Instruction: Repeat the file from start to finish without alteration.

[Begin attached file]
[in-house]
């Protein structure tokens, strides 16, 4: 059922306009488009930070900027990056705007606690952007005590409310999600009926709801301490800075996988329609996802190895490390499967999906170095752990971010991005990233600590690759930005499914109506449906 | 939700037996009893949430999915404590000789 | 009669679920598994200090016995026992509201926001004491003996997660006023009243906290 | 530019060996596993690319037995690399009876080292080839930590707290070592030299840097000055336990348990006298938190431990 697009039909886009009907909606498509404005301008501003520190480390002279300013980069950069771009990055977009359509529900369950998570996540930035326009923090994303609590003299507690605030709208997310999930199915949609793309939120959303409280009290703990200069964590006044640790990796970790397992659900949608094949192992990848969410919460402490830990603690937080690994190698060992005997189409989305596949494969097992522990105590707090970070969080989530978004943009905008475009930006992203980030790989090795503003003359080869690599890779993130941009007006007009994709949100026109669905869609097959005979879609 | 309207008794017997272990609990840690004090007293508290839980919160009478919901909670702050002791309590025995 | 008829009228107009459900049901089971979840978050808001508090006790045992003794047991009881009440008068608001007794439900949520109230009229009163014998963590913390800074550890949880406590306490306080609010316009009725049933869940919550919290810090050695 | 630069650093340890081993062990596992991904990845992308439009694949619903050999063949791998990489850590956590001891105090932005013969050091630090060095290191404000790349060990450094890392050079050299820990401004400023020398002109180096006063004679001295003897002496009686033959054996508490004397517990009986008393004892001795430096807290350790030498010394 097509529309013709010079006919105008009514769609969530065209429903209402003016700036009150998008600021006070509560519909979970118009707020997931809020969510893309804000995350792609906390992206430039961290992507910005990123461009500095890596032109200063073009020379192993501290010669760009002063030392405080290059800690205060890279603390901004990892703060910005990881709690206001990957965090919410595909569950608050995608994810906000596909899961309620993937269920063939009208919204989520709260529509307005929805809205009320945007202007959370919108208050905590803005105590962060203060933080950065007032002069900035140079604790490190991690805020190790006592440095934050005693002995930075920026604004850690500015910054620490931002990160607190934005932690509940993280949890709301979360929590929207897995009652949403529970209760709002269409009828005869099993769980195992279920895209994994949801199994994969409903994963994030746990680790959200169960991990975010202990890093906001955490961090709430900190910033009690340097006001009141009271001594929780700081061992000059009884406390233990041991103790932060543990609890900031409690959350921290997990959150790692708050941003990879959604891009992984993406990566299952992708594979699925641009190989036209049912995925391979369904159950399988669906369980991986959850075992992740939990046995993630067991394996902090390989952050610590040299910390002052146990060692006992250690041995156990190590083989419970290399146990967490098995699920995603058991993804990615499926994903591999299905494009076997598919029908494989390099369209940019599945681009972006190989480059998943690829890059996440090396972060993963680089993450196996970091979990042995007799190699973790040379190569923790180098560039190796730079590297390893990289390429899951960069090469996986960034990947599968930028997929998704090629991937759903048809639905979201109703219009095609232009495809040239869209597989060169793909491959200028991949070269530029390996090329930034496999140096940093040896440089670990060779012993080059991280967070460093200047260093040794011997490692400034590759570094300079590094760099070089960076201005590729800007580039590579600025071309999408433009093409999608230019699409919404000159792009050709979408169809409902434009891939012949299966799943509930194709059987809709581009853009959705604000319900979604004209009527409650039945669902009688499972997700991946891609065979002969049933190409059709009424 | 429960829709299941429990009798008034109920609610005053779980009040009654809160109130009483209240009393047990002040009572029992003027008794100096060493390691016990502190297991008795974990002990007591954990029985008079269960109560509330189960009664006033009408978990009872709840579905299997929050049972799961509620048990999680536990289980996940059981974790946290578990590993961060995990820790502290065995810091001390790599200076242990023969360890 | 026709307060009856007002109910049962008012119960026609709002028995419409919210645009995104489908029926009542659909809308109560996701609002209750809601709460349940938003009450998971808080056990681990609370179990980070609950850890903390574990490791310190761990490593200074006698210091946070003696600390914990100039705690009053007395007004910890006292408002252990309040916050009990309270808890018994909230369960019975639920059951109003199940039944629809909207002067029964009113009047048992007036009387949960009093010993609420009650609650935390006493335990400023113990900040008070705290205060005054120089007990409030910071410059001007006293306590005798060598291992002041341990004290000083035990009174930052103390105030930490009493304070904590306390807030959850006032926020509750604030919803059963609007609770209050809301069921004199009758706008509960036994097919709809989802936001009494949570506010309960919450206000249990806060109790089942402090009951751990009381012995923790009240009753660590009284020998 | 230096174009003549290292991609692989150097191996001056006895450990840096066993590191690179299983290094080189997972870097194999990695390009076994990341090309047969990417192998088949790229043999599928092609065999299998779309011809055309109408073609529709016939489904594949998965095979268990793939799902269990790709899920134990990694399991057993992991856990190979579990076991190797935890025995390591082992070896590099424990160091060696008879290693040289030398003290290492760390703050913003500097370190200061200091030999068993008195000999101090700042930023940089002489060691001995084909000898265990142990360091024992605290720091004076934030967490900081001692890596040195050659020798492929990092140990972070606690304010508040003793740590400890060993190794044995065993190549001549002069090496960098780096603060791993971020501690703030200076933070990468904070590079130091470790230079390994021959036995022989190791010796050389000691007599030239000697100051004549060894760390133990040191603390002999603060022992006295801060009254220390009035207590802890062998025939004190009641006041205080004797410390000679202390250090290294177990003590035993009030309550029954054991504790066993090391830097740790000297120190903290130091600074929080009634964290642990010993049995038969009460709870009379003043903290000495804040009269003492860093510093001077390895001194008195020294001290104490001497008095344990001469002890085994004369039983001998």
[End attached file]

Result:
[in-house]
């Protein structure tokens, strides 16, 4: 059922306009488009930070900027990056705007606690952007005590409310999600009926709801301490800075996988329609996802190895490390499967999906170095752990971010991005990233600590690759930005499914109506449906 | 939700037996009893949430999915404590000789 | 009669679920598994200090016995026992509201926001004491003996997660006023009243906290 | 530019060996596993690319037995690399009876080292080839930590707290070592030299840097000055336990348990006298938190431990 697009039909886009009907909606498509404005301008501003520190480390002279300013980069950069771009990055977009359509529900369950998570996540930035326009923090994303609590003299507690605030709208997310999930199915949609793309939120959303409280009290703990200069964590006044640790990796970790397992659900949608094949192992990848969410919460402490830990603690937080690994190698060992005997189409989305596949494969097992522990105590707090970070969080989530978004943009905008475009930006992203980030790989090795503003003359080869690599890779993130941009007006007009994709949100026109669905869609097959005979879609 | 309207008794017997272990609990840690004090007293508290839980919160009478919901909670702050002791309590025995 | 008829009228107009459900049901089971979840978050808001508090006790045992003794047991009881009440008068608001007794439900949520109230009229009163014998963590913390800074550890949880406590306490306080609010316009009725049933869940919550919290810090050695 | 630069650093340890081993062990596992991904990845992308439009694949619903050999063949791998990489850590956590001891105090932005013969050091630090060095290191404000790349060990450094890392050079050299820990401004400023020398002109180096006063004679001295003897002496009686033959054996508490004397517990009986008393004892001795430096807290350790030498010394 097509529309013709010079006919105008009514769609969530065209429903209402003016700036009150998008600021006070509560519909979970118009707020997931809020969510893309804000995350792609906390992206430039961290992507910005990123461009500095890596032109200063073009020379192993501290010669760009002063030392405080290059800690205060890279603390901004990892703060910005990881709690206001990957965090919410595909569950608050995608994810906000596909899961309620993937269920063939009208919204989520709260529509307005929805809205009320945007202007959370919108208050905590803005105590962060203060933080950065007032002069900035140079604790490190991690805020190790006592440095934050005693002995930075920026604004850690500015910054620490931002990160607190934005932690509940993280949890709301979360929590929207897995009652949403529970209760709002269409009828005869099993769980195992279920895209994994949801199994994969409903994963994030746990680790959200169960991990975010202990890093906001955490961090709430900190910033009690340097006001009141009271001594929780700081061992000059009884406390233990041991103790932060543990609890900031409690959350921290997990959150790692708050941003990879959604891009992984993406990566299952992708594979699925641009190989036209049912995925391979369904159950399988669906369980991986959850075992992740939990046995993630067991394996902090390989952050610590040299910390002052146990060692006992250690041995156990190590083989419970290399146990967490098995699920995603058991993804990615499926994903591999299905494009076997598919029908494989390099369209940019599945681009972006190989480059998943690829890059996440090396972060993963680089993450196996970091979990042995007799190699973790040379190569923790180098560039190796730079590297390893990289390429899951960069090469996986960034990947599968930028997929998704090629991937759903048809639905979201109703219009095609232009495809040239869209597989060169793909491959200028991949070269530029390996090329930034496999140096940093040896440089670990060779012993080059991280967070460093200047260093040794011997490692400034590759570094300079590094760099070089960076201005590729800007580039590579600025071309999408433009093409999608230019699409919404000159792009050709979408169809409902434009891939012949299966799943509930194709059987809709581009853009959705604000319900979604004209009527409650039945669902009688499972997700991946891609065979002969049933190409059709009424 | 429960829709299941429990009798008034109920609610005053779980009040009654809160109130009483209240009393047990002040009572029992003027008794100096060493390691016990502190297991008795974990002990007591954990029985008079269960109560509330189960009664006033009408978990009872709840579905299997929050049972799961509620048990999680536990289980996940059981974790946290578990590993961060995990820790502290065995810091001390790599200076242990023969360890 | 026709307060009856007002109910049962008012119960026609709002028995419409919210645009995104489908029926009542659909809308109560996701609002209750809601709460349940938003009450998971808080056990681990609370179990980070609950850890903390574990490791310190761990490593200074006698210091946070003696600390914990100039705690009053007395007004910890006292408002252990309040916050009990309270808890018994909230369960019975639920059951109003199940039944629809909207002067029964009113009047048992007036009387949960009093010993609420009650609650935390006493335990400023113990900040008070705290205060005054120089007990409030910071410059001007006293306590005798060598291992002041341990004290000083035990009174930052103390105030930490009493304070904590306390807030959850006032926020509750604030919803059963609007609770209050809301069921004199009758706008509960036994097919709809989802936001009494949570506010309960919450206000249990806060109790089942402090009951751990009381012995923790009240009753660590009284020998 | 230096174009003549290292991609692989150097191996001056006895450990840096066993590191690179299983290094080189997972870097194999990695390009076994990341090309047969990417192998088949790229043999599928092609065999299998779309011809055309109408073609529709016939489904594949998965095979268990793939799902269990790709899920134990990694399991057993992991856990190979579990076991190797935890025995390591082992070896590099424990160091060696008879290693040289030398003290290492760390703050913003500097370190200061200091030999068993008195000999101090700042930023940089002489060691001995084909000898265990142990360091024992605290720091004076934030967490900081001692890596040195050659020798492929990092140990972070606690304010508040003793740590400890060993190794044995065993190549001549002069090496960098780096603060791993971020501690703030200076933070990468904070590079130091470790230079390994021959036995022989190791010796050389000691007599030239000697100051004549060894760390133990040191603390002999603060022992006295801060009254220390009035207590802890062998025939004190009641006041205080004797410390000679202390250090290294177990003590035993009030309550029954054991504790066993090391830097740790000297120190903290130091600074929080009634964290642990010993049995038969009460709870009379003043903290000495804040009269003492860093510093001077390895001194008195020294001290104490001497008095344990001469002890085994004369039983001998």